The law is seen an important test case. More than a dozen other states are weighing similar bans of the wildly popular video-streaming app, which is owned by a Chinese tech company.
China has become the third most common source of foreign influence operations, behind Russia and Iran, according to the owner of Facebook and Instagram.
As graphic images from Gaza flood social media platforms, many people are claiming those images are fake, in the latest iteration of a disturbing trope.
A advertiser backlash has begun to snowball on X since Elon Musk endorsed an antisemitic post on the site and a watchdog group say the company was placing ads next to pro-Nazi content.
A manifesto written by the terrorist leader in 2002 resurfaced on TikTok, but the backlash to the videos was more widespread than the videos themselves.
The government said that to make social media platforms accountable, it has asked the companies to register and open an office in Nepal, pay taxes and abide by the country's laws and regulations.
Experts say a right-wing campaign has cast efforts to combat rumors and conspiracy theories as censorship. As a result, they say, the tools to tamp down on election falsehoods have been scaled back.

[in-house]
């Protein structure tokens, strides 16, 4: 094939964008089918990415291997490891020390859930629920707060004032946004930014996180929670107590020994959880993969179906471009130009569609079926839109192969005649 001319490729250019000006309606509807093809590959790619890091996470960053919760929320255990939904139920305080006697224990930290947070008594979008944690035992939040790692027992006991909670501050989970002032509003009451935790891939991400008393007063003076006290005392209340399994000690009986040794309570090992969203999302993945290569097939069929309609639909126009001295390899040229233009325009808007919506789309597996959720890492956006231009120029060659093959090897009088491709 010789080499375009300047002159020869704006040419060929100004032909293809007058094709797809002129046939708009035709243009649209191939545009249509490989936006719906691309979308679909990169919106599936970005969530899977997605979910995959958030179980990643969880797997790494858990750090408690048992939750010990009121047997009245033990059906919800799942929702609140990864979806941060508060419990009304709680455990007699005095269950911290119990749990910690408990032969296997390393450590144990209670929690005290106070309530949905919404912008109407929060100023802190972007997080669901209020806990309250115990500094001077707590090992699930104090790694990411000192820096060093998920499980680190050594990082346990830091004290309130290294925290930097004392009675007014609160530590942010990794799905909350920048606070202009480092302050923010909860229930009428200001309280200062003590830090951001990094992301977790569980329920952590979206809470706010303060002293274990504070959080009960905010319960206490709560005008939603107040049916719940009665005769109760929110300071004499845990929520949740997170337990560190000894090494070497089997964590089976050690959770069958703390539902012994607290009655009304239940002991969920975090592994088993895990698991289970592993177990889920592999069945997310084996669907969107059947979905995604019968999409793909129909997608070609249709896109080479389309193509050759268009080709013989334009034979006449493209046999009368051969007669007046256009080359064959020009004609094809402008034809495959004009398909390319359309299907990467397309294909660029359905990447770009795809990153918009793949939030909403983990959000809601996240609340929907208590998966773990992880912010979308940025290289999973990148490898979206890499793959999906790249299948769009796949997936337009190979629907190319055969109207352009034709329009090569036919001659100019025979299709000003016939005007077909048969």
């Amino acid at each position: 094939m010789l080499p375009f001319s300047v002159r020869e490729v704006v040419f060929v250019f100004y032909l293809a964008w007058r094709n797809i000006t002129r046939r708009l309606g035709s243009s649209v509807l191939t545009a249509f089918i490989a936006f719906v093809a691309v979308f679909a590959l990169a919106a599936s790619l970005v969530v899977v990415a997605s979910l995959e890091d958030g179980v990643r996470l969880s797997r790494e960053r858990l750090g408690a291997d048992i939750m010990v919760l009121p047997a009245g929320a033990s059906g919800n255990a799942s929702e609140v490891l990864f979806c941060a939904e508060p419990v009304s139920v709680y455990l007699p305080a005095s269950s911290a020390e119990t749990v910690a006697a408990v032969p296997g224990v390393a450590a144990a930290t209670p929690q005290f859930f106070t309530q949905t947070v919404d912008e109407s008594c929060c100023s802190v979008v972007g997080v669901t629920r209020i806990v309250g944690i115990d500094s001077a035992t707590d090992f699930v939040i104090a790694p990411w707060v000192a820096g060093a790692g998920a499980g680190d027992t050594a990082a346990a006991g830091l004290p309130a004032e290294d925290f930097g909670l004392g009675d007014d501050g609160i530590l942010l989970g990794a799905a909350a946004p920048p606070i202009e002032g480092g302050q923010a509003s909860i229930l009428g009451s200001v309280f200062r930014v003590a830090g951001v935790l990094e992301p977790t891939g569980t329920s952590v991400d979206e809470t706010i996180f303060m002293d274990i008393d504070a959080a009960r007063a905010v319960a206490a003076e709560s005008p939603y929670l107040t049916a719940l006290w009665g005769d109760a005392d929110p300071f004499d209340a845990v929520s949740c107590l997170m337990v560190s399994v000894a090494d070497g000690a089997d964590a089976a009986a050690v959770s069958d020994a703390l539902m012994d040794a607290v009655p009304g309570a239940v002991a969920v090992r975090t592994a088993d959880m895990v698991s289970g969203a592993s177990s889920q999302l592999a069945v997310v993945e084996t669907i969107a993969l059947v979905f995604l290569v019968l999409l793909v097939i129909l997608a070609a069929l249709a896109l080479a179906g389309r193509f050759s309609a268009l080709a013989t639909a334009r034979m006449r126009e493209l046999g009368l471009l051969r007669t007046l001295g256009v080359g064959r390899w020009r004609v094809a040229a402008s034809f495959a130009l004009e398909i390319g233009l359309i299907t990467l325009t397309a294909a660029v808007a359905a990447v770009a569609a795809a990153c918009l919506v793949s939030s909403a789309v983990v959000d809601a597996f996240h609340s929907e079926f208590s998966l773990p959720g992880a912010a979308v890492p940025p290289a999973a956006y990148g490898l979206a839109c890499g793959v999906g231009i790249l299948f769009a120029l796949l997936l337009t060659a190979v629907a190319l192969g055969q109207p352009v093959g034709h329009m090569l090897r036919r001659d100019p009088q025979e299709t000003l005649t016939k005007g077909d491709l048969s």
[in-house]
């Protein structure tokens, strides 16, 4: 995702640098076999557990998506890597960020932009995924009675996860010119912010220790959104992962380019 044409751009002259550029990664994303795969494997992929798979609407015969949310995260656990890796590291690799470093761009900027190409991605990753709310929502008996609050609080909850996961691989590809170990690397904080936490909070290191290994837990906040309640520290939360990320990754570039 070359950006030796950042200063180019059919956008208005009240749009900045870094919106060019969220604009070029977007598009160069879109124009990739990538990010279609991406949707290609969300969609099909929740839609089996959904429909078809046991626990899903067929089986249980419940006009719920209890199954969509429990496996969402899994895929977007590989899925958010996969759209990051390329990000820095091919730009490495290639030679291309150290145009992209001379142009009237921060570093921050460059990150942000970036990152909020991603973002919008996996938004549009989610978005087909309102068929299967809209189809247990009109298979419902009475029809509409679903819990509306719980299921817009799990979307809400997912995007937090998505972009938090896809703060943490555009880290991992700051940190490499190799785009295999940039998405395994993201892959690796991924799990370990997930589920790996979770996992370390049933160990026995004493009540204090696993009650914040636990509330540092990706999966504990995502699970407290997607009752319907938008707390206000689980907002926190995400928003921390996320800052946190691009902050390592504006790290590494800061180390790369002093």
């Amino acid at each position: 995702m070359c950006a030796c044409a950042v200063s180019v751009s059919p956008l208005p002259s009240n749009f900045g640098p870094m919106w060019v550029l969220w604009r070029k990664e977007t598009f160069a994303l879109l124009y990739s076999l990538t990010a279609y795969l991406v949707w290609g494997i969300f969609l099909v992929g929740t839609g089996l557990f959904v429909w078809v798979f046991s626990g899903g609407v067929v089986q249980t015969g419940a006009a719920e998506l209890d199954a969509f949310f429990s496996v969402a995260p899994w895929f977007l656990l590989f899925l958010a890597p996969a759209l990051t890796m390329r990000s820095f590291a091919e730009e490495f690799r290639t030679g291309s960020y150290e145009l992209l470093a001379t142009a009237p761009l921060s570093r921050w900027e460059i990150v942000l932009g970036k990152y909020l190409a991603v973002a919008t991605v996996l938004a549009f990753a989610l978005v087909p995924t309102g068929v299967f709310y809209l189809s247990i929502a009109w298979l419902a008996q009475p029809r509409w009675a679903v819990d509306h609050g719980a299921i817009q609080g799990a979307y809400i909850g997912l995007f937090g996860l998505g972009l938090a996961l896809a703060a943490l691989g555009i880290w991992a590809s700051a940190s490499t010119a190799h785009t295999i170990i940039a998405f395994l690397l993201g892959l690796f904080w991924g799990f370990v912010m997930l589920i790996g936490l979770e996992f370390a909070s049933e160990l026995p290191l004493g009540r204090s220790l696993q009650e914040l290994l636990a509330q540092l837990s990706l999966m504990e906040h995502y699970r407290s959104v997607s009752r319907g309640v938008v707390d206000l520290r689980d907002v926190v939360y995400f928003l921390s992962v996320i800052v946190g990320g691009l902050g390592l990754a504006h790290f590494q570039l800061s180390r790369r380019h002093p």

At issue were cases that test the ability of public officials to block critics from their "personal" social medial pages, a practice that Donald Trump often engaged in when he was president.
A former Israeli combat soldier runs a nonprofit out of his in-laws' front yard that fact-checks posts on social media about the Israel-Hamas war in real time.
More than 40 states filed legal actions against Meta on Tuesday, alleging that the company intentionally designed features that hooked a generation of young people.
Misleading and false information is muddying efforts to uncover who is responsible for the deadly blast that killed hundreds of people.
Many teens and young adults turn to social media for news. But since the war between Isreal and Hamas broke out, social media sites have been flooded with content, some of it misinformation. A marketing professor at Emory University says media literacy can help.
"This is propaganda 101. You flood the gap, especially in those early hours, with content that suggests a certain narrative," said one observer.
Washington Post columnist and tech journalist Taylor Lorenz chronicles the history of the internet in her new book, Extremely Online.
Some of the rumors and conspiracy theories were driven by the island's history, but others were pushed by social media influencers and foreign governments.